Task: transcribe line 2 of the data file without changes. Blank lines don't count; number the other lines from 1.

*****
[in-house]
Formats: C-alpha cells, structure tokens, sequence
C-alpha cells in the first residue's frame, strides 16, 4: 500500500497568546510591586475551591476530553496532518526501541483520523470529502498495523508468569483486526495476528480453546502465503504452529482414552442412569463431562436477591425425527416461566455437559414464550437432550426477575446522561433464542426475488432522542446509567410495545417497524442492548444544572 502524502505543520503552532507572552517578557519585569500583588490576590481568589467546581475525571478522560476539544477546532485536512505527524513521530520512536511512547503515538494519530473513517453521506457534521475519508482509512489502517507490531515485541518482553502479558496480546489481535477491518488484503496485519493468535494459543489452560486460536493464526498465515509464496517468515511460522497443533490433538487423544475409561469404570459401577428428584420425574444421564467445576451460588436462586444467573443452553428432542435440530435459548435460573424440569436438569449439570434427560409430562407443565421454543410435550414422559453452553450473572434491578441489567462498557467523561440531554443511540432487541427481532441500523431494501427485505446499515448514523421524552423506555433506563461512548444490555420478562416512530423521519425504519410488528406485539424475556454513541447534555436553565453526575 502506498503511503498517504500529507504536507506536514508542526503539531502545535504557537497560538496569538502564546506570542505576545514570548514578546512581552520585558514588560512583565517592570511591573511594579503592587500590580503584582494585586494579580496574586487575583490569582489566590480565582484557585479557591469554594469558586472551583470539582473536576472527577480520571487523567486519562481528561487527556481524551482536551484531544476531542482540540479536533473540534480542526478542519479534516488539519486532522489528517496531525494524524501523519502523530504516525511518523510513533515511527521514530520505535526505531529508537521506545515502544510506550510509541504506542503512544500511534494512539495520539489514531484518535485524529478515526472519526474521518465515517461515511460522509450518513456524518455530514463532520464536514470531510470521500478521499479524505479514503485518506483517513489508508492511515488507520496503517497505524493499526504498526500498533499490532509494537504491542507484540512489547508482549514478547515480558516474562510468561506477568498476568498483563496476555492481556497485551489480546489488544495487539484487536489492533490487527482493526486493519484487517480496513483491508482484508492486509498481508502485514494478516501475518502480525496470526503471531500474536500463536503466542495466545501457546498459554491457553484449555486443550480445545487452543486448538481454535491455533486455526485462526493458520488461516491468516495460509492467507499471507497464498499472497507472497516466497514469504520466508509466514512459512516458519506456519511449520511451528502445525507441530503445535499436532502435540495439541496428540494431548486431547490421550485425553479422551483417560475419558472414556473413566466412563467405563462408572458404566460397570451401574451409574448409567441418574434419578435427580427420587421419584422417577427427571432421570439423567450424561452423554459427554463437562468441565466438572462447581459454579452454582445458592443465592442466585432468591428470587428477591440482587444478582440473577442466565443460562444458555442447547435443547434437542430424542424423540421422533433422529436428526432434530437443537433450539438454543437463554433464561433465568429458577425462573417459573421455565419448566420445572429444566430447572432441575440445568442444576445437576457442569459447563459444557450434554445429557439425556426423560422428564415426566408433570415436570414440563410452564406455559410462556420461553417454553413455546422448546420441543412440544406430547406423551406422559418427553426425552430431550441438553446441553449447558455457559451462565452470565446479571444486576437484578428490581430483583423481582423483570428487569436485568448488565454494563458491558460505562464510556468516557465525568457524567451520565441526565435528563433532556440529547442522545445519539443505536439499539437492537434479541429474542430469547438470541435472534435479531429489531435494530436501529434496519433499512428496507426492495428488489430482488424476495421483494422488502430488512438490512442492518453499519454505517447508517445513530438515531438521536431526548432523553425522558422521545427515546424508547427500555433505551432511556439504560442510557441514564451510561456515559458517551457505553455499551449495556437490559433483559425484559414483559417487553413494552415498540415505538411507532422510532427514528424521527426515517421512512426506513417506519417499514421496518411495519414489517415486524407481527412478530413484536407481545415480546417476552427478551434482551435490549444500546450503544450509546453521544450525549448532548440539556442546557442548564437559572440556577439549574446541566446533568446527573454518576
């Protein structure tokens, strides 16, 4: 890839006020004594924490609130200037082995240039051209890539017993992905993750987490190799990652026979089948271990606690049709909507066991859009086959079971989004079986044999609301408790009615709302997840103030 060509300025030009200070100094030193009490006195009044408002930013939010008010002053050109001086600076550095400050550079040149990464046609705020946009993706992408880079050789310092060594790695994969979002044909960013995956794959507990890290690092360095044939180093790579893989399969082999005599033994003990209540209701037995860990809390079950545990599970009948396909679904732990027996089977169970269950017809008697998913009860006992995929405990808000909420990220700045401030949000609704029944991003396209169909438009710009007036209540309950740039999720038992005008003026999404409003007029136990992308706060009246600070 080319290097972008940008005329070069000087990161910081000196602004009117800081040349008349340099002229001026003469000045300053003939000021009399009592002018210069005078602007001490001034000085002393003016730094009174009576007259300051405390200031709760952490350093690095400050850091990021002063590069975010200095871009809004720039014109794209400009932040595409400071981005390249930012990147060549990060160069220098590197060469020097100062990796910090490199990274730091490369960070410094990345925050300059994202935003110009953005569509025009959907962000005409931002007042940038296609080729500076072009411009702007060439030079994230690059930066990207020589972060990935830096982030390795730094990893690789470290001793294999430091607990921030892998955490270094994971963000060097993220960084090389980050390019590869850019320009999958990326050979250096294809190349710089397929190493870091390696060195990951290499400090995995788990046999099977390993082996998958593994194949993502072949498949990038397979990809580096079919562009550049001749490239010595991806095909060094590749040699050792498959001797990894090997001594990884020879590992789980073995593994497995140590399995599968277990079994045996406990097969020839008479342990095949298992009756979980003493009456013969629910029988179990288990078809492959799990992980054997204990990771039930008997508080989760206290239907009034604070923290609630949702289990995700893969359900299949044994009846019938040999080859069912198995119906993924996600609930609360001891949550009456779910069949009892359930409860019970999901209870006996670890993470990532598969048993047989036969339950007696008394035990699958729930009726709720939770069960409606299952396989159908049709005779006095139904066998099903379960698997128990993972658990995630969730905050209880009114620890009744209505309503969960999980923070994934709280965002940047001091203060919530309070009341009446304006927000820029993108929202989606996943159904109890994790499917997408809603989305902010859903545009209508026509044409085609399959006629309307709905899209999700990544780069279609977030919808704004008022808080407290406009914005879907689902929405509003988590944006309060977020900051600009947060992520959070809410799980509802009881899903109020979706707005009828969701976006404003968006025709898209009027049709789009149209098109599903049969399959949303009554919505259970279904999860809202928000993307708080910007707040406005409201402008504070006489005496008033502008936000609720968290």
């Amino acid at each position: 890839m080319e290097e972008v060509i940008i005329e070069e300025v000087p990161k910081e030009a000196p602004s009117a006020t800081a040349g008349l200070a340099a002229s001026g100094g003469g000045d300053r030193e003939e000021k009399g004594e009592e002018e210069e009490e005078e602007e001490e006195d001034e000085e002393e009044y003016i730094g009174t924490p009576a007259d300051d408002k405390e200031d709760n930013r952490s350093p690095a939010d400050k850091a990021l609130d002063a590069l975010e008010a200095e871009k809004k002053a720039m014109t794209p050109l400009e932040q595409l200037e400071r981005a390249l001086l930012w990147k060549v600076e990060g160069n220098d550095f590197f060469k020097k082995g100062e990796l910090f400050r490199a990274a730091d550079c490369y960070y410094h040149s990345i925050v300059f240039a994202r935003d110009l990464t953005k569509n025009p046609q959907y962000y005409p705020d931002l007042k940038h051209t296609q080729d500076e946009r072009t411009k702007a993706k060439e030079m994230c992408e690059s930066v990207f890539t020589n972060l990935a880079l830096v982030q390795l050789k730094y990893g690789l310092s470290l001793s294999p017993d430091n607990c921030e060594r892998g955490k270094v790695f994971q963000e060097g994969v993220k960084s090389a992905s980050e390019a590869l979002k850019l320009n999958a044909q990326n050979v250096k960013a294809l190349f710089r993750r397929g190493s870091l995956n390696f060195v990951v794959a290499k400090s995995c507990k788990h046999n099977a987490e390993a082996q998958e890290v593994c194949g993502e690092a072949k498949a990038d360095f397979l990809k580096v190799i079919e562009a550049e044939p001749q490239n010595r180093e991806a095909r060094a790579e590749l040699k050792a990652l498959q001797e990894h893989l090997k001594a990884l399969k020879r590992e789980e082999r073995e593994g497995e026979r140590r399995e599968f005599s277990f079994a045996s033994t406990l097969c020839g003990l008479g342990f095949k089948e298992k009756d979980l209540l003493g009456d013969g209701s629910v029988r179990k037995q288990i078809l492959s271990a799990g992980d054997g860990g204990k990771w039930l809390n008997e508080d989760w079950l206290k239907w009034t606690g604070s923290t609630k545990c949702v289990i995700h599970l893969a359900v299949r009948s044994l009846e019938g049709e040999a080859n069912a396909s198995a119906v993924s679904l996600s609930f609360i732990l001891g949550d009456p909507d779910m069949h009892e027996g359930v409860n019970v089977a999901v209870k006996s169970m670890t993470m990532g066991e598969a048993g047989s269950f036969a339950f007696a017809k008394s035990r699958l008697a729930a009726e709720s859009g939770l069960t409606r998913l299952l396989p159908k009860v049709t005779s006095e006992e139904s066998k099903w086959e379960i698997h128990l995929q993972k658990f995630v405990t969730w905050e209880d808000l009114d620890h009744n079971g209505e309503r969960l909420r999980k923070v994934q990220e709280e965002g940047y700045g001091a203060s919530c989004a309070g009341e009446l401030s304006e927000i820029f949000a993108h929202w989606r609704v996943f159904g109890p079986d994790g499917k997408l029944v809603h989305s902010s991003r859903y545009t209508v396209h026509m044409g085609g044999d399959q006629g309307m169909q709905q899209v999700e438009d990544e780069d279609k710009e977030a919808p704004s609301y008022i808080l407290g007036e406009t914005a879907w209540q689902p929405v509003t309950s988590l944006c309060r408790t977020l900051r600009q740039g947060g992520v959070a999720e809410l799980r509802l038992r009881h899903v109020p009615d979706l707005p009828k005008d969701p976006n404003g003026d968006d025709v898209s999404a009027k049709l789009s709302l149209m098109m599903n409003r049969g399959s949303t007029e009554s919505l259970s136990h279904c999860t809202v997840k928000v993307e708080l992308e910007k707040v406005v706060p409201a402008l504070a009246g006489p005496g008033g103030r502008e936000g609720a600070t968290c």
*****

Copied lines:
Formats: C-alpha cells, structure tokens, sequence